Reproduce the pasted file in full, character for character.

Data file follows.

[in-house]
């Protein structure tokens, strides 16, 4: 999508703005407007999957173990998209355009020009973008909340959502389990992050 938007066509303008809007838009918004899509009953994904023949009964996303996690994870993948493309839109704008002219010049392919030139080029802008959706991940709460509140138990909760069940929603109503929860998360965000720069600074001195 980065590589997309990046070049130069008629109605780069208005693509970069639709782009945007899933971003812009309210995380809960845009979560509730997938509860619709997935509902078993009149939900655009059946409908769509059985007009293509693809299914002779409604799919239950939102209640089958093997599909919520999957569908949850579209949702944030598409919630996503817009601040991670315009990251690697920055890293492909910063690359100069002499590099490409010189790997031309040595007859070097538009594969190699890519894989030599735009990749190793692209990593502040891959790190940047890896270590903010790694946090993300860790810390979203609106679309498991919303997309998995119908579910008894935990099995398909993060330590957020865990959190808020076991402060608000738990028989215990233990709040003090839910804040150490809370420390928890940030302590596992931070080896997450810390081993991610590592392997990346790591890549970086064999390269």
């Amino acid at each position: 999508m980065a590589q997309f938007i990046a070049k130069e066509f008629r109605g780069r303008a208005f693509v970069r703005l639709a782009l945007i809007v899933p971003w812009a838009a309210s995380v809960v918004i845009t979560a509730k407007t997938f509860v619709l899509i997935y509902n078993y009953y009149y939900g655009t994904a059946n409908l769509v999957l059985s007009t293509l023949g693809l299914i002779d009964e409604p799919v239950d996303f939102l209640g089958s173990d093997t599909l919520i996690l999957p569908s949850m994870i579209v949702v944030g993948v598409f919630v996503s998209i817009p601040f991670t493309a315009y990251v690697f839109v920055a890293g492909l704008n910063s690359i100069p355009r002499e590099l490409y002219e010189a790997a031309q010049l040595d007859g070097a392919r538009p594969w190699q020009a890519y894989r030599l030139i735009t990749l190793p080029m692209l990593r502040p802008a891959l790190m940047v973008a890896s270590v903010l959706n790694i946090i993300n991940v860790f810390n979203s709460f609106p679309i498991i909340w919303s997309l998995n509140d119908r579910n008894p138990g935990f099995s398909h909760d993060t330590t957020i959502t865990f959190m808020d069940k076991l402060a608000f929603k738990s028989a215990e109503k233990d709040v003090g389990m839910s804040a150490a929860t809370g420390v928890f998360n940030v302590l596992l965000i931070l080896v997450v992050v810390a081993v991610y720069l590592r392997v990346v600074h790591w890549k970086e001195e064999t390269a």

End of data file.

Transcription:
[in-house]
């Protein structure tokens, strides 16, 4: 999508703005407007999957173990998209355009020009973008909340959502389990992050 938007066509303008809007838009918004899509009953994904023949009964996303996690994870993948493309839109704008002219010049392919030139080029802008959706991940709460509140138990909760069940929603109503929860998360965000720069600074001195 980065590589997309990046070049130069008629109605780069208005693509970069639709782009945007899933971003812009309210995380809960845009979560509730997938509860619709997935509902078993009149939900655009059946409908769509059985007009293509693809299914002779409604799919239950939102209640089958093997599909919520999957569908949850579209949702944030598409919630996503817009601040991670315009990251690697920055890293492909910063690359100069002499590099490409010189790997031309040595007859070097538009594969190699890519894989030599735009990749190793692209990593502040891959790190940047890896270590903010790694946090993300860790810390979203609106679309498991919303997309998995119908579910008894935990099995398909993060330590957020865990959190808020076991402060608000738990028989215990233990709040003090839910804040150490809370420390928890940030302590596992931070080896997450810390081993991610590592392997990346790591890549970086064999390269």
């Amino acid at each position: 999508m980065a590589q997309f938007i990046a070049k130069e066509f008629r109605g780069r303008a208005f693509v970069r703005l639709a782009l945007i809007v899933p971003w812009a838009a309210s995380v809960v918004i845009t979560a509730k407007t997938f509860v619709l899509i997935y509902n078993y009953y009149y939900g655009t994904a059946n409908l769509v999957l059985s007009t293509l023949g693809l299914i002779d009964e409604p799919v239950d996303f939102l209640g089958s173990d093997t599909l919520i996690l999957p569908s949850m994870i579209v949702v944030g993948v598409f919630v996503s998209i817009p601040f991670t493309a315009y990251v690697f839109v920055a890293g492909l704008n910063s690359i100069p355009r002499e590099l490409y002219e010189a790997a031309q010049l040595d007859g070097a392919r538009p594969w190699q020009a890519y894989r030599l030139i735009t990749l190793p080029m692209l990593r502040p802008a891959l790190m940047v973008a890896s270590v903010l959706n790694i946090i993300n991940v860790f810390n979203s709460f609106p679309i498991i909340w919303s997309l998995n509140d119908r579910n008894p138990g935990f099995s398909h909760d993060t330590t957020i959502t865990f959190m808020d069940k076991l402060a608000f929603k738990s028989a215990e109503k233990d709040v003090g389990m839910s804040a150490a929860t809370g420390v928890f998360n940030v302590l596992l965000i931070l080896v997450v992050v810390a081993v991610y720069l590592r392997v990346v600074h790591w890549k970086e001195e064999t390269a």